Media advisory: Development Options Halifax, a volunteer citizens’ group continues to prepare 3-D graphics and models for proposed developments unlike anything the city or public has seen. These accurately illustrate some of the largest developments in the history of the Peninsula in their neighbourhood context.
Tynette Deveaux attended two Halifax public hearings prior to approving three new highrises on the Halifax Peninsula. “I don’t know at what point our democracy was hijacked, but it has been,” she writes.
Media release: A Halifax citizens’ group dedicated to better public engagement on urban development intends to appear at the upcoming Sept 7 public hearing before HRM Council to oppose two developments that it calls “monstrous.”
Martyn Williams writes to members of the Halifax Transportation Standing Committee who are discussing the annual road safety framework report today at 1pm. “The municipality is not experiencing a traffic flow or congestion crisis. It is experiencing a road safety crisis that is disproportionately affecting people who are most vulnerable.”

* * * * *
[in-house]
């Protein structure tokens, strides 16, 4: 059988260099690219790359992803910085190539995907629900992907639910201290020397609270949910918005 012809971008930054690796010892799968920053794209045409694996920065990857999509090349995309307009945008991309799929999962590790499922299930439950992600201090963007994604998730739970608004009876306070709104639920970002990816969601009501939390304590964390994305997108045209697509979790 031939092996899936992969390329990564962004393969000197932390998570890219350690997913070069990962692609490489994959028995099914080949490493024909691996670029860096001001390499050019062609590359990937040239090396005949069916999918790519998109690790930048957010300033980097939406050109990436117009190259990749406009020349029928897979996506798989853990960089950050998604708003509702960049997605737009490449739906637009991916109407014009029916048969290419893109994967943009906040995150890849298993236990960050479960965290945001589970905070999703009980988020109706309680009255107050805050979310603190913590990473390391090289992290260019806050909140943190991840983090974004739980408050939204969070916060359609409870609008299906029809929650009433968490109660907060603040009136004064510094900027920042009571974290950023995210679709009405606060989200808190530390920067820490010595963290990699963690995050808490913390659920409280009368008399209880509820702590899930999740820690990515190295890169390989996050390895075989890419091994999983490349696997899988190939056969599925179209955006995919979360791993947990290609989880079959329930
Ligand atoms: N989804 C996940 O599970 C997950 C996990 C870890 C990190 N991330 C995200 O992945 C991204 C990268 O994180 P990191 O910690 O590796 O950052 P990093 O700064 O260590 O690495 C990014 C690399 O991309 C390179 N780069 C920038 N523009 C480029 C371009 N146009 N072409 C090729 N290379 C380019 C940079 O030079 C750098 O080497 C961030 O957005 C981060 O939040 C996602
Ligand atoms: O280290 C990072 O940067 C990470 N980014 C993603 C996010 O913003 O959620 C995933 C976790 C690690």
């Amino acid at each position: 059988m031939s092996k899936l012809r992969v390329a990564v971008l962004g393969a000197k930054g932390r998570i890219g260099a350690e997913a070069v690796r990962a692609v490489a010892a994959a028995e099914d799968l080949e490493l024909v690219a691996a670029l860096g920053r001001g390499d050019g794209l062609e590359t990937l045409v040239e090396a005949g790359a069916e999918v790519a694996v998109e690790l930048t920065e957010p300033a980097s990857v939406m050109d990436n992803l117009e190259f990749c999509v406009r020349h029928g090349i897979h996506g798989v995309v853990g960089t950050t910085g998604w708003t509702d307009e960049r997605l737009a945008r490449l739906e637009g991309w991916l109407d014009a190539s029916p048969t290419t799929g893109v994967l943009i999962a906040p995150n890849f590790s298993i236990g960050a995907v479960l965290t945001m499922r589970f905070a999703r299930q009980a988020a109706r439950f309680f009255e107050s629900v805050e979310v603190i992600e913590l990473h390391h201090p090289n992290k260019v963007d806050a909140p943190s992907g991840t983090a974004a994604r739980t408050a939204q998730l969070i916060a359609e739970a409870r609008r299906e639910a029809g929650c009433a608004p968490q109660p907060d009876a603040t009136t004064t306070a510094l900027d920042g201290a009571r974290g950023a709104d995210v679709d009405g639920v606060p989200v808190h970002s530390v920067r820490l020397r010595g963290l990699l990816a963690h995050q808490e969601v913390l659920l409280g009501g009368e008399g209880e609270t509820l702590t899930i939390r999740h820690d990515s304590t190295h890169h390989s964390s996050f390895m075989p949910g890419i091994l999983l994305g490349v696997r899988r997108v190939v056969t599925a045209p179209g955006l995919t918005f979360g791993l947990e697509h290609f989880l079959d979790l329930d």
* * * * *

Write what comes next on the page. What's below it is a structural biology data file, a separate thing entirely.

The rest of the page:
A sidewalk closure on Young Street requires pedestrians, wheelchair and mobility scooter users to take a detour of more than 500 metres to access essential services.Staff and leadership must dig deeper and look further to ensure their policies and approach to access and infrastructure includes everyone and prioritizes the least able in much more than words and aspirations.
Media release: HRM’s response to significant public concerns over two massive Spring Garden Road high-rises that will overwhelm and negatively impact the entire historic Carlton Street neighbourhood has been to give the developers even more height.
Ian MacIntosh, a much loved resident of Sydney, Cape Breton, was struck while crossing legally on a signalized intersection crosswalk outside the Cape Breton Regional hospital on George Street by a driver turning left. He died one week later, aged 66. Martyn Williams takes a closer look at what happened and what lessons we should learn. “This accident should never have happened,” Ian’s widow Kathryn (Kathy) MacIntosh tells Martyn.
Gabrielle Peters reflects on accessibility, the totally unique and amazing Bill C-7 filibuster, the silence of the left, and crip culture, crip space, crip love and crip rage.
Yet another pedestrian hit by a car on a marked crosswalk. Halifax decision-makers must wake up to a very obvious reality – vulnerable road user safety infrastructure at the most dangerous locations is essential, not optional.
Cities that prioritize the movement of people over cars truly benefit in all respects. This year’s theme for the United Nations Road Safety Week is 30 km/h speed limits by design and law on all roads where traffic and people mix.